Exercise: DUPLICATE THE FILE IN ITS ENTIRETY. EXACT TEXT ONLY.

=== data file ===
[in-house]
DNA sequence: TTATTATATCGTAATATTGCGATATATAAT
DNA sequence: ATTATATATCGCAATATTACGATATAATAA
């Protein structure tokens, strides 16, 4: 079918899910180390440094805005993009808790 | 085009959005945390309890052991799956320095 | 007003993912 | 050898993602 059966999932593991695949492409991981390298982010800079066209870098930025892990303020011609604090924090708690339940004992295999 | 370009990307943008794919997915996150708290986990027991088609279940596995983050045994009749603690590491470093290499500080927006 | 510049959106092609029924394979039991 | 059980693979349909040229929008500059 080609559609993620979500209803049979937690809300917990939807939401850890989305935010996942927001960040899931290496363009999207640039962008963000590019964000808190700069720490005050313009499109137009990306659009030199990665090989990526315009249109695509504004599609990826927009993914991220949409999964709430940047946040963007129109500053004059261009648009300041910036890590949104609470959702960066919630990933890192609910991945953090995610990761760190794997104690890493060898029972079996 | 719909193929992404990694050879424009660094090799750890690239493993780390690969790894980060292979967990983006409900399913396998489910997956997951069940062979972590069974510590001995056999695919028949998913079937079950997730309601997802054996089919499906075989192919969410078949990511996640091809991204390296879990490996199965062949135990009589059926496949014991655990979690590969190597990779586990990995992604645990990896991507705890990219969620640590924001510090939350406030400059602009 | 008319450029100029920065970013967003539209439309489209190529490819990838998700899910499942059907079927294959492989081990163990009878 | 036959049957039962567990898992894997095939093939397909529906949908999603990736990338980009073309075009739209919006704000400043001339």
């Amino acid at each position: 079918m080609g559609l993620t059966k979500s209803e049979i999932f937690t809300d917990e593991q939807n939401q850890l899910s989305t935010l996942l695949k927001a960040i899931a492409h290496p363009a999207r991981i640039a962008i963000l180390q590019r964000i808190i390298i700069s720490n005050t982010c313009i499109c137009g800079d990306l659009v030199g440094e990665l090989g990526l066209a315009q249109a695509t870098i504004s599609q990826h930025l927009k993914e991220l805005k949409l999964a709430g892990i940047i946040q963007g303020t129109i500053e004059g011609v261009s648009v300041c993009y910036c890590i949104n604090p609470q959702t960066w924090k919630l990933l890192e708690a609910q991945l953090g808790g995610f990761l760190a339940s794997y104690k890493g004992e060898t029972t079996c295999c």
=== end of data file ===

[in-house]
DNA sequence: TTATTATATCGTAATATTGCGATATATAAT
DNA sequence: ATTATATATCGCAATATTACGATATAATAA
């Protein structure tokens, strides 16, 4: 079918899910180390440094805005993009808790 | 085009959005945390309890052991799956320095 | 007003993912 | 050898993602 059966999932593991695949492409991981390298982010800079066209870098930025892990303020011609604090924090708690339940004992295999 | 370009990307943008794919997915996150708290986990027991088609279940596995983050045994009749603690590491470093290499500080927006 | 510049959106092609029924394979039991 | 059980693979349909040229929008500059 080609559609993620979500209803049979937690809300917990939807939401850890989305935010996942927001960040899931290496363009999207640039962008963000590019964000808190700069720490005050313009499109137009990306659009030199990665090989990526315009249109695509504004599609990826927009993914991220949409999964709430940047946040963007129109500053004059261009648009300041910036890590949104609470959702960066919630990933890192609910991945953090995610990761760190794997104690890493060898029972079996 | 719909193929992404990694050879424009660094090799750890690239493993780390690969790894980060292979967990983006409900399913396998489910997956997951069940062979972590069974510590001995056999695919028949998913079937079950997730309601997802054996089919499906075989192919969410078949990511996640091809991204390296879990490996199965062949135990009589059926496949014991655990979690590969190597990779586990990995992604645990990896991507705890990219969620640590924001510090939350406030400059602009 | 008319450029100029920065970013967003539209439309489209190529490819990838998700899910499942059907079927294959492989081990163990009878 | 036959049957039962567990898992894997095939093939397909529906949908999603990736990338980009073309075009739209919006704000400043001339």
């Amino acid at each position: 079918m080609g559609l993620t059966k979500s209803e049979i999932f937690t809300d917990e593991q939807n939401q850890l899910s989305t935010l996942l695949k927001a960040i899931a492409h290496p363009a999207r991981i640039a962008i963000l180390q590019r964000i808190i390298i700069s720490n005050t982010c313009i499109c137009g800079d990306l659009v030199g440094e990665l090989g990526l066209a315009q249109a695509t870098i504004s599609q990826h930025l927009k993914e991220l805005k949409l999964a709430g892990i940047i946040q963007g303020t129109i500053e004059g011609v261009s648009v300041c993009y910036c890590i949104n604090p609470q959702t960066w924090k919630l990933l890192e708690a609910q991945l953090g808790g995610f990761l760190a339940s794997y104690k890493g004992e060898t029972t079996c295999c």